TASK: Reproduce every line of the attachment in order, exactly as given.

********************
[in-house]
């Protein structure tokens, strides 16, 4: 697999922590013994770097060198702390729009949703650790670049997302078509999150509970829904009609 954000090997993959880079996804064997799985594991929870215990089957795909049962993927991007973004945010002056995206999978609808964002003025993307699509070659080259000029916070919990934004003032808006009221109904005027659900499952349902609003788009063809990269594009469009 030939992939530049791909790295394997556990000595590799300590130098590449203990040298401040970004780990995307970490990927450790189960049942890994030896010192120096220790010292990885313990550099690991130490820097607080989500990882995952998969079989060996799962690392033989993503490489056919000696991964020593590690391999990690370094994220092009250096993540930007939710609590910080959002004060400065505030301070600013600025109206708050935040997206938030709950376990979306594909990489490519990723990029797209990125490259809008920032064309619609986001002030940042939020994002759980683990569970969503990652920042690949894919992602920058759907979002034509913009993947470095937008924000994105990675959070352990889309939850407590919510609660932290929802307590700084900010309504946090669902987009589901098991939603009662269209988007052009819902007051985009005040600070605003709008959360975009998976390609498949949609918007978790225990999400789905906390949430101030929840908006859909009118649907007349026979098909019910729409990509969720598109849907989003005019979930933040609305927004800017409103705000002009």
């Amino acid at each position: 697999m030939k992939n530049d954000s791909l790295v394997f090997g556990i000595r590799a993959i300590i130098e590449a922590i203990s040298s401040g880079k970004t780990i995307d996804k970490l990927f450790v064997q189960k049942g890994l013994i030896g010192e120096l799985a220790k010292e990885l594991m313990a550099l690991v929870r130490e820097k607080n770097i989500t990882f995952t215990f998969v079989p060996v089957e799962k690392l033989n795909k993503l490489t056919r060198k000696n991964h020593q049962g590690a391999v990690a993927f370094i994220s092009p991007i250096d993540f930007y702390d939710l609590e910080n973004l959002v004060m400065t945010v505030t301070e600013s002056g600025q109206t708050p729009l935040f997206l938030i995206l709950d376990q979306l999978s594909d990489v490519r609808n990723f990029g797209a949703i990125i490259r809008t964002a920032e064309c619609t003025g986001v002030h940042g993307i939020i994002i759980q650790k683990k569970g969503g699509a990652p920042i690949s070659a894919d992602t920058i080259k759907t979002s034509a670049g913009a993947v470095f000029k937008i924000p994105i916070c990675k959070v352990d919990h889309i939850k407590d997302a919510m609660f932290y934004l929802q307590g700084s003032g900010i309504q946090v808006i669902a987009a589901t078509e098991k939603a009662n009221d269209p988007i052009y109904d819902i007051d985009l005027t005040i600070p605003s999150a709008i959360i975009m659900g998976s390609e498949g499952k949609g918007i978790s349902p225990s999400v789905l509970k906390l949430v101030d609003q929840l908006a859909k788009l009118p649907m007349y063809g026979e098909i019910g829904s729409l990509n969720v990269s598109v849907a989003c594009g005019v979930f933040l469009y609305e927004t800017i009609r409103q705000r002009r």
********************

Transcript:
[in-house]
């Protein structure tokens, strides 16, 4: 697999922590013994770097060198702390729009949703650790670049997302078509999150509970829904009609 954000090997993959880079996804064997799985594991929870215990089957795909049962993927991007973004945010002056995206999978609808964002003025993307699509070659080259000029916070919990934004003032808006009221109904005027659900499952349902609003788009063809990269594009469009 030939992939530049791909790295394997556990000595590799300590130098590449203990040298401040970004780990995307970490990927450790189960049942890994030896010192120096220790010292990885313990550099690991130490820097607080989500990882995952998969079989060996799962690392033989993503490489056919000696991964020593590690391999990690370094994220092009250096993540930007939710609590910080959002004060400065505030301070600013600025109206708050935040997206938030709950376990979306594909990489490519990723990029797209990125490259809008920032064309619609986001002030940042939020994002759980683990569970969503990652920042690949894919992602920058759907979002034509913009993947470095937008924000994105990675959070352990889309939850407590919510609660932290929802307590700084900010309504946090669902987009589901098991939603009662269209988007052009819902007051985009005040600070605003709008959360975009998976390609498949949609918007978790225990999400789905906390949430101030929840908006859909009118649907007349026979098909019910729409990509969720598109849907989003005019979930933040609305927004800017409103705000002009």
């Amino acid at each position: 697999m030939k992939n530049d954000s791909l790295v394997f090997g556990i000595r590799a993959i300590i130098e590449a922590i203990s040298s401040g880079k970004t780990i995307d996804k970490l990927f450790v064997q189960k049942g890994l013994i030896g010192e120096l799985a220790k010292e990885l594991m313990a550099l690991v929870r130490e820097k607080n770097i989500t990882f995952t215990f998969v079989p060996v089957e799962k690392l033989n795909k993503l490489t056919r060198k000696n991964h020593q049962g590690a391999v990690a993927f370094i994220s092009p991007i250096d993540f930007y702390d939710l609590e910080n973004l959002v004060m400065t945010v505030t301070e600013s002056g600025q109206t708050p729009l935040f997206l938030i995206l709950d376990q979306l999978s594909d990489v490519r609808n990723f990029g797209a949703i990125i490259r809008t964002a920032e064309c619609t003025g986001v002030h940042g993307i939020i994002i759980q650790k683990k569970g969503g699509a990652p920042i690949s070659a894919d992602t920058i080259k759907t979002s034509a670049g913009a993947v470095f000029k937008i924000p994105i916070c990675k959070v352990d919990h889309i939850k407590d997302a919510m609660f932290y934004l929802q307590g700084s003032g900010i309504q946090v808006i669902a987009a589901t078509e098991k939603a009662n009221d269209p988007i052009y109904d819902i007051d985009l005027t005040i600070p605003s999150a709008i959360i975009m659900g998976s390609e498949g499952k949609g918007i978790s349902p225990s999400v789905l509970k906390l949430v101030d609003q929840l908006a859909k788009l009118p649907m007349y063809g026979e098909i019910g829904s729409l990509n969720v990269s598109v849907a989003c594009g005019v979930f933040l469009y609305e927004t800017i009609r409103q705000r002009r």